Google is facing calls from newspapers in India to compensate them for carrying their content online and share 85 per cent of the ad revenues.
India could soon be the new battlefront for the search engine, which recently agreed to better compensate publishers in France, the European Union and in Australia.
Recent developments Down Under especially could have reverberations around the world. Following ugly recriminations over a new law and a much criticised news shutdown in Australia, a chastened Facebook returned to the table. The networking site said it had struck a deal with the Australian government and would once again allow users and news publishers in the country to share and post links to news articles.
On Thursday the Indian Newspaper Society (INS), which represents around 1,000 publishers, said Google “should pay for news generated by the newspapers, which employ thousands of journalists”.
“Since the content which is generated and published by newspapers at considerable expense is proprietary, the Society pointed out that it is this credible content which has given Google the authenticity in India ever since its inception,” the association said in a statement.
The INS said advertising has been the financial backbone of the news industry. “However, newspaper publishers are seeing their share of the advertising pie shrinking in the digital space, even as Google is taking a ‘giant share of advertising spends’, leaving publishers with a small share,” it said, calling current policies “opaque”.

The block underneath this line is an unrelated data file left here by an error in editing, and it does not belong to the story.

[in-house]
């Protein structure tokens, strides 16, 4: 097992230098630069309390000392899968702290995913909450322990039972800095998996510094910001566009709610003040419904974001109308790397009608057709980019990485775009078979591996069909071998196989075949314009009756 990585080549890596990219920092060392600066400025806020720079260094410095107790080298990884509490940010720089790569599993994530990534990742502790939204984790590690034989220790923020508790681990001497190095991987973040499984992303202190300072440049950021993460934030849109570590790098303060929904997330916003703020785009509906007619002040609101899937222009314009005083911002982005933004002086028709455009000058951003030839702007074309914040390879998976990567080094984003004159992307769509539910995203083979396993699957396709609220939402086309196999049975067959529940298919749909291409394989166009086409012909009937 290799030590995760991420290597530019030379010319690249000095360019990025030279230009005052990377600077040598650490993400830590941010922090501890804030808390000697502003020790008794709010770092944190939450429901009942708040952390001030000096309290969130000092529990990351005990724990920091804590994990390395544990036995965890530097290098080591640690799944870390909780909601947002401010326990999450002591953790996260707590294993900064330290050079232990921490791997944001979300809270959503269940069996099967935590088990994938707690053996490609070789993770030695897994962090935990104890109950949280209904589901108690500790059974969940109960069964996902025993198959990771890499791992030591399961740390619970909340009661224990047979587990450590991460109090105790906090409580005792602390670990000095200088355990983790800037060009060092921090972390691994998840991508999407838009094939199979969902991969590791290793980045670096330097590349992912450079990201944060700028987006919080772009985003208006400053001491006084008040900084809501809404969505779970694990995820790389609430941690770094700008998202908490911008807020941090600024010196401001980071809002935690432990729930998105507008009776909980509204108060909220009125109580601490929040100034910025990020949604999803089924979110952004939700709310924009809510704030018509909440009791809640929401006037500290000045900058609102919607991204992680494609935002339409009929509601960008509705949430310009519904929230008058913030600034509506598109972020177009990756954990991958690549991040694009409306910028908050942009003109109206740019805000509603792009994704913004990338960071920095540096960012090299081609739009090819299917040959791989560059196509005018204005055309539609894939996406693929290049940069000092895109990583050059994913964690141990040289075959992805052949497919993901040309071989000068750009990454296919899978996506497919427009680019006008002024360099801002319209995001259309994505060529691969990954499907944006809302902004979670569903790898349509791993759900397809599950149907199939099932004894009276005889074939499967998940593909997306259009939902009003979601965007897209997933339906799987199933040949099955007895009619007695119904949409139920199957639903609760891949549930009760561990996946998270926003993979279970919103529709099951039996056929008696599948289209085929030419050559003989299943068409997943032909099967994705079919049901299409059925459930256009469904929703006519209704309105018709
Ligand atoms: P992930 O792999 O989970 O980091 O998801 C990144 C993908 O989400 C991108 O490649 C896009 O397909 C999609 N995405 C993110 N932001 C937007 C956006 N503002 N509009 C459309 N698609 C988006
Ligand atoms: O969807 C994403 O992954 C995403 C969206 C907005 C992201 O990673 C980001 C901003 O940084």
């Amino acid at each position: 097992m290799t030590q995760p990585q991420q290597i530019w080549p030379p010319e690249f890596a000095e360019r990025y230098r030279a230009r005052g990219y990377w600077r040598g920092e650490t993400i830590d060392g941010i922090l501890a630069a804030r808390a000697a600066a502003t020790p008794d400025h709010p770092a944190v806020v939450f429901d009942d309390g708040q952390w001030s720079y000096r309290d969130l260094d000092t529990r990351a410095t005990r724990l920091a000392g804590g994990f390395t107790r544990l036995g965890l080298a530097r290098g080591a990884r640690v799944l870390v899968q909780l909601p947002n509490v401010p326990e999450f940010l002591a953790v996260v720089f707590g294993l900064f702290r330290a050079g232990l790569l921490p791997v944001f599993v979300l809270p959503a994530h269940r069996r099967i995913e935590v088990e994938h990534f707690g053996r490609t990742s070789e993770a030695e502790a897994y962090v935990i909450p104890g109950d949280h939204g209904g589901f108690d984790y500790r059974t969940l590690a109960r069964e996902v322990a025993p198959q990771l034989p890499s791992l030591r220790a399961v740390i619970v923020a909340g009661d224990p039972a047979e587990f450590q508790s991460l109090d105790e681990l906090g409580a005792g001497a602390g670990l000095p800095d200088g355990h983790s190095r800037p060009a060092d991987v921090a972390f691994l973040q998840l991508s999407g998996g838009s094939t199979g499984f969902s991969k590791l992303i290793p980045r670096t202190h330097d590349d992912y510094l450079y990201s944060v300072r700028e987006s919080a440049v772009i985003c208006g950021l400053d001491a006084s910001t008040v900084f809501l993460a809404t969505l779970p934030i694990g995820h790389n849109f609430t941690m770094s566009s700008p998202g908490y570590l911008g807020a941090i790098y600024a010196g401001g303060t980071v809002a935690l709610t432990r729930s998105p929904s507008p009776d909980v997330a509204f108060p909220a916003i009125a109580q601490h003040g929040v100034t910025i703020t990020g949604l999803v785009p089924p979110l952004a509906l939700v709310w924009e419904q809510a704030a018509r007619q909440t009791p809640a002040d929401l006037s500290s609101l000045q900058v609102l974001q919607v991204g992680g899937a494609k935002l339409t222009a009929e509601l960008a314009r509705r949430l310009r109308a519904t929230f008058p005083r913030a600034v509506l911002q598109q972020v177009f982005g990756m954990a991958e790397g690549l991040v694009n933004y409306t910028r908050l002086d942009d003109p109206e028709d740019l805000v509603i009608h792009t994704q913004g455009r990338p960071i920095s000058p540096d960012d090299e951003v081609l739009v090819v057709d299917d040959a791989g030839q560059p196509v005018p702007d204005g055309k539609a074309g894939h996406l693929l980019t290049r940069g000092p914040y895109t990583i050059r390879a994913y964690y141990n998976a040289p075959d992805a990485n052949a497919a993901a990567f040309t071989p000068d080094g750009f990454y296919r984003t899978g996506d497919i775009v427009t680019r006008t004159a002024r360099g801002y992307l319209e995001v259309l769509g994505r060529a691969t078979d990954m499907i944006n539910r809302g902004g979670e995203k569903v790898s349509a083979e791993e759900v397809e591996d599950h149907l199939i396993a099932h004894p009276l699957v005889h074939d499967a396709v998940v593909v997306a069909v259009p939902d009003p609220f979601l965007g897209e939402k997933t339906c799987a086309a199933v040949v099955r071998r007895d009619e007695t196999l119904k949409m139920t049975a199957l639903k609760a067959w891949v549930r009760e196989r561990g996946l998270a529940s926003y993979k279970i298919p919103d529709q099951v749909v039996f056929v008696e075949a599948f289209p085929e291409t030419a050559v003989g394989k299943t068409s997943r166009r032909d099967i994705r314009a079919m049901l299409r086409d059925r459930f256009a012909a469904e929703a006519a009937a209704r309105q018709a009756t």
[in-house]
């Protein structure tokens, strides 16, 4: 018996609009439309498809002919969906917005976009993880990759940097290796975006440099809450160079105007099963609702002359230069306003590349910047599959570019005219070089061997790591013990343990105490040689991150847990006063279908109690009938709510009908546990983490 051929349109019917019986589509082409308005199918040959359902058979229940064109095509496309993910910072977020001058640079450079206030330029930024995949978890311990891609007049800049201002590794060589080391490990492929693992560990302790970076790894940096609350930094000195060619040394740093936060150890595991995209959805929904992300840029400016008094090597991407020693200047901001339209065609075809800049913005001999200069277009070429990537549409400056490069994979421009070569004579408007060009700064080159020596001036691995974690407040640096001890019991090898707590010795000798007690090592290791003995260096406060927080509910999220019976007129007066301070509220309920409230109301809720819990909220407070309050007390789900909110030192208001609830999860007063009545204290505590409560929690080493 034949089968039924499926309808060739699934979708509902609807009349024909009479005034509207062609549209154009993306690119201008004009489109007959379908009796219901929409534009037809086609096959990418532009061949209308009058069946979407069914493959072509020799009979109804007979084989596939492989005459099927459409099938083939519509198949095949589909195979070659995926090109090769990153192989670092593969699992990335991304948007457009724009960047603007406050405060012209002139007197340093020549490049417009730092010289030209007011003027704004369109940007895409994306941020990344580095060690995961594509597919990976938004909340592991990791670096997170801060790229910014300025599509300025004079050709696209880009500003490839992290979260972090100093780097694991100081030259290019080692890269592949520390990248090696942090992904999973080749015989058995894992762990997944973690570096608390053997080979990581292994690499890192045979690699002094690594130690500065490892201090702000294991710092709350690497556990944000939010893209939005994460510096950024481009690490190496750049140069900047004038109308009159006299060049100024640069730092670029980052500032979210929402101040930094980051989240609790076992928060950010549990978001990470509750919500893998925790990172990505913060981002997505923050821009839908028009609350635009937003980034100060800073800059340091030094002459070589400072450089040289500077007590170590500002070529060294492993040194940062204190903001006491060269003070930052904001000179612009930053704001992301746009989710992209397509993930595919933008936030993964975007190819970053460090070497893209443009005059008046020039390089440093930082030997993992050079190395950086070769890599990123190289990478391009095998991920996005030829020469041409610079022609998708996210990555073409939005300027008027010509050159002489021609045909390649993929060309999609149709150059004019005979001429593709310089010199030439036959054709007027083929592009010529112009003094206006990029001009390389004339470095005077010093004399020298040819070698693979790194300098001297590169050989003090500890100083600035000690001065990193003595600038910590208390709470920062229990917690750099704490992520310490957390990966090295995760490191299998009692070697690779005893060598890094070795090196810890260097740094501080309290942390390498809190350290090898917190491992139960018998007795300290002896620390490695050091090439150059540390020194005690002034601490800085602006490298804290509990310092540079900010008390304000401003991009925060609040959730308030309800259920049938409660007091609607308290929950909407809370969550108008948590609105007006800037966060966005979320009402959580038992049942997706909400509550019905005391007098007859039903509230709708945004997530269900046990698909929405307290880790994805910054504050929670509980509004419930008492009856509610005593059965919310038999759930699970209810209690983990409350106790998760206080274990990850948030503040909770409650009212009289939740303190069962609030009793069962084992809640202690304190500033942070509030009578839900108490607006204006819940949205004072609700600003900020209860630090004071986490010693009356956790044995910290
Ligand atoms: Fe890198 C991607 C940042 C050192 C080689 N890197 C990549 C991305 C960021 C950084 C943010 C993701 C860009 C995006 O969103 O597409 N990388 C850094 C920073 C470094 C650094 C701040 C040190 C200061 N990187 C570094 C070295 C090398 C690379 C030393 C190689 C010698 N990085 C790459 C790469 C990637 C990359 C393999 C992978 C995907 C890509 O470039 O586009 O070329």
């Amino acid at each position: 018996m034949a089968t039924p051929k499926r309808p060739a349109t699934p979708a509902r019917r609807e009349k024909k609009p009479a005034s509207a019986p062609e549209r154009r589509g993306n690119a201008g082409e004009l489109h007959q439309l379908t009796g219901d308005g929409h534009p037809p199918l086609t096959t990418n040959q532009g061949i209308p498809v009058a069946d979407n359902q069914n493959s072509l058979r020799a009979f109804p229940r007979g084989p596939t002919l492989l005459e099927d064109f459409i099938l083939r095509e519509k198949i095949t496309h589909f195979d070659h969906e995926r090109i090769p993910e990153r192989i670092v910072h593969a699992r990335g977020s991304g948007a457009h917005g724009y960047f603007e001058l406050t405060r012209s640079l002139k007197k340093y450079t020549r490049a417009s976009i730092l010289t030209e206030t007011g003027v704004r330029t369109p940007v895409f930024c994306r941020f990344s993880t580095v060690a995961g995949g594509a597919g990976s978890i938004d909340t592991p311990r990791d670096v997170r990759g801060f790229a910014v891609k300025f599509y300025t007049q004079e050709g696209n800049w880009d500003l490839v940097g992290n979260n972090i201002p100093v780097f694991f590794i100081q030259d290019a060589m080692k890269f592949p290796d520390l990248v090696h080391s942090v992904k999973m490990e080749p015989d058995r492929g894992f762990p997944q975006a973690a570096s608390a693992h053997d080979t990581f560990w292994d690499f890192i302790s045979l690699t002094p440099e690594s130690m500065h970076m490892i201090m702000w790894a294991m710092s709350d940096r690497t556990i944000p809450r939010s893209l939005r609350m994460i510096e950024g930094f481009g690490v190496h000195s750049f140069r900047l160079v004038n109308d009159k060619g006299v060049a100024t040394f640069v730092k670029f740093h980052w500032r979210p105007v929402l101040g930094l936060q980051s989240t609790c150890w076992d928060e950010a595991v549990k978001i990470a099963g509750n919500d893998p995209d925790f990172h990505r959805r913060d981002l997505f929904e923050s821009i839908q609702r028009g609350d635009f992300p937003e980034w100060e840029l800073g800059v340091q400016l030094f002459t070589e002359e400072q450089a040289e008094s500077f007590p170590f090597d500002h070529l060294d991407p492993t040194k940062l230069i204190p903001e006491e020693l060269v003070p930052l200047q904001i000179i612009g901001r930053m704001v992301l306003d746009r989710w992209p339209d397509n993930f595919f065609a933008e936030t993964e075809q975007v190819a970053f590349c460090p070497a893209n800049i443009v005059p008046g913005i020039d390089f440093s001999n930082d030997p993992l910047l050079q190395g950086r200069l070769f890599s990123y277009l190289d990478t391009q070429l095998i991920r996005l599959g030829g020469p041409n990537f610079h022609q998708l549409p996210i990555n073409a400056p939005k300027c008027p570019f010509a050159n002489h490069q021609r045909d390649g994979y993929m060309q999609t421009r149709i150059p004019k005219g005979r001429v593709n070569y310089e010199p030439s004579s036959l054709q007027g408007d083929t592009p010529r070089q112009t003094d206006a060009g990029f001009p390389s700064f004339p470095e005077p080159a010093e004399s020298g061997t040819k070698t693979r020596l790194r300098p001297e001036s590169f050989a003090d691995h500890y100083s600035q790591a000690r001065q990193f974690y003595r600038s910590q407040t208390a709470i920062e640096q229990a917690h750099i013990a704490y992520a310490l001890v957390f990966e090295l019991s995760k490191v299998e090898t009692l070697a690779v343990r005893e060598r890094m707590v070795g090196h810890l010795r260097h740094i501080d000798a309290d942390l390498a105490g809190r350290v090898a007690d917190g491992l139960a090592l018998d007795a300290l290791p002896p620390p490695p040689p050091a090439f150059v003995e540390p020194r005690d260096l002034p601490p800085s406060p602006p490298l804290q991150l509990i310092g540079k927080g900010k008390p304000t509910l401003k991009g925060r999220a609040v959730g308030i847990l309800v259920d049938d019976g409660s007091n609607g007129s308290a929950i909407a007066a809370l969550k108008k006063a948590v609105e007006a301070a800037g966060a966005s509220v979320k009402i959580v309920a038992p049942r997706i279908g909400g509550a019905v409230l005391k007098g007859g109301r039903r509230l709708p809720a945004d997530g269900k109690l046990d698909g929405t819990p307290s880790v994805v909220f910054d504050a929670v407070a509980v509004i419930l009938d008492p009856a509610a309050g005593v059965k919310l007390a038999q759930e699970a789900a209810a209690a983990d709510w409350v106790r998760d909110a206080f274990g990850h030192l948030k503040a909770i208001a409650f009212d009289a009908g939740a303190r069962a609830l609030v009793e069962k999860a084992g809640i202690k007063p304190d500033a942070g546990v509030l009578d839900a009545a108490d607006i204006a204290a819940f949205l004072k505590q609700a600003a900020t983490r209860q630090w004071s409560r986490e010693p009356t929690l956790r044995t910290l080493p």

The INS also said giving greater prominence to genuine publishers will help tackle fake news.
Australian Lawmakers Pass Final Amendments
On Thursday Australian lawmakers passed the final amendments to the law requiring tech giants such as Google and Facebook to pay for news. The law was amended after Facebook blocked access to Australian news outlets on its pages.
The original legislation would have forced firms like Facebook to pay media organisations for news shared on the social network. The government can now assess whether companies like Facebook have made a contribution to the local news industry before deciding where payments are necessary. It also lets the companies strike their own deals with local publishers.